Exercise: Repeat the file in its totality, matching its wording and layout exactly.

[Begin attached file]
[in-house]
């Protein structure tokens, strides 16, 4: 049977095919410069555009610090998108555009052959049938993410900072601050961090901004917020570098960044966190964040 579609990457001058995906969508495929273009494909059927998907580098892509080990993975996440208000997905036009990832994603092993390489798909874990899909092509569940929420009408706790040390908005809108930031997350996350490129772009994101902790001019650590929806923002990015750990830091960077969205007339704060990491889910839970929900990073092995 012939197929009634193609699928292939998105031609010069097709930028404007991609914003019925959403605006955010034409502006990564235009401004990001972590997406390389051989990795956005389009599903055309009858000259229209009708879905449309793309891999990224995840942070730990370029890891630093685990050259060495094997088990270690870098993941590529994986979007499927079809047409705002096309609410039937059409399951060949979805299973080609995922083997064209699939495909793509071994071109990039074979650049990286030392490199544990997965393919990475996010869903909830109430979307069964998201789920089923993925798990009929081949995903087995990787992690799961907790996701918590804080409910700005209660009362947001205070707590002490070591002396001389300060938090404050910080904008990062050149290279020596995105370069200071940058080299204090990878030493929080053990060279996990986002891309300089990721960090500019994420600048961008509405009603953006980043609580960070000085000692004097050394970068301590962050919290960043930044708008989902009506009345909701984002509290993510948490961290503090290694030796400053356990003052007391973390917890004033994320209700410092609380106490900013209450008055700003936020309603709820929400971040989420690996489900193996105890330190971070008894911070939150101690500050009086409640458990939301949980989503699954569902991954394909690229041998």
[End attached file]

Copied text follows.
[in-house]
């Protein structure tokens, strides 16, 4: 049977095919410069555009610090998108555009052959049938993410900072601050961090901004917020570098960044966190964040 579609990457001058995906969508495929273009494909059927998907580098892509080990993975996440208000997905036009990832994603092993390489798909874990899909092509569940929420009408706790040390908005809108930031997350996350490129772009994101902790001019650590929806923002990015750990830091960077969205007339704060990491889910839970929900990073092995 012939197929009634193609699928292939998105031609010069097709930028404007991609914003019925959403605006955010034409502006990564235009401004990001972590997406390389051989990795956005389009599903055309009858000259229209009708879905449309793309891999990224995840942070730990370029890891630093685990050259060495094997088990270690870098993941590529994986979007499927079809047409705002096309609410039937059409399951060949979805299973080609995922083997064209699939495909793509071994071109990039074979650049990286030392490199544990997965393919990475996010869903909830109430979307069964998201789920089923993925798990009929081949995903087995990787992690799961907790996701918590804080409910700005209660009362947001205070707590002490070591002396001389300060938090404050910080904008990062050149290279020596995105370069200071940058080299204090990878030493929080053990060279996990986002891309300089990721960090500019994420600048961008509405009603953006980043609580960070000085000692004097050394970068301590962050919290960043930044708008989902009506009345909701984002509290993510948490961290503090290694030796400053356990003052007391973390917890004033994320209700410092609380106490900013209450008055700003936020309603709820929400971040989420690996489900193996105890330190971070008894911070939150101690500050009086409640458990939301949980989503699954569902991954394909690229041998």